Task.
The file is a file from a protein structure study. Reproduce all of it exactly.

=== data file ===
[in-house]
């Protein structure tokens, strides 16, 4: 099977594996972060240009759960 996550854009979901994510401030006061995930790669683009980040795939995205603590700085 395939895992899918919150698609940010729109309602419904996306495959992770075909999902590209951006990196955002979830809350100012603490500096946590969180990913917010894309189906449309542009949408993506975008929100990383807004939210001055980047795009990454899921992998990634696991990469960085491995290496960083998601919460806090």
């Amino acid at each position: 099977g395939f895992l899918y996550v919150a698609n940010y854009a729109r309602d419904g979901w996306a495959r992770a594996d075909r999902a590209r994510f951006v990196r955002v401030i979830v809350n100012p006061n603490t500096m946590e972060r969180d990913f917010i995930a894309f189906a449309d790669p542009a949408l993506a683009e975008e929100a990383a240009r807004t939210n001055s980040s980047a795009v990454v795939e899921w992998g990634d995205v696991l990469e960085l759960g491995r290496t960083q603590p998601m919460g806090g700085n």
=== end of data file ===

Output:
[in-house]
């Protein structure tokens, strides 16, 4: 099977594996972060240009759960 996550854009979901994510401030006061995930790669683009980040795939995205603590700085 395939895992899918919150698609940010729109309602419904996306495959992770075909999902590209951006990196955002979830809350100012603490500096946590969180990913917010894309189906449309542009949408993506975008929100990383807004939210001055980047795009990454899921992998990634696991990469960085491995290496960083998601919460806090």
């Amino acid at each position: 099977g395939f895992l899918y996550v919150a698609n940010y854009a729109r309602d419904g979901w996306a495959r992770a594996d075909r999902a590209r994510f951006v990196r955002v401030i979830v809350n100012p006061n603490t500096m946590e972060r969180d990913f917010i995930a894309f189906a449309d790669p542009a949408l993506a683009e975008e929100a990383a240009r807004t939210n001055s980040s980047a795009v990454v795939e899921w992998g990634d995205v696991l990469e960085l759960g491995r290496t960083q603590p998601m919460g806090g700085n």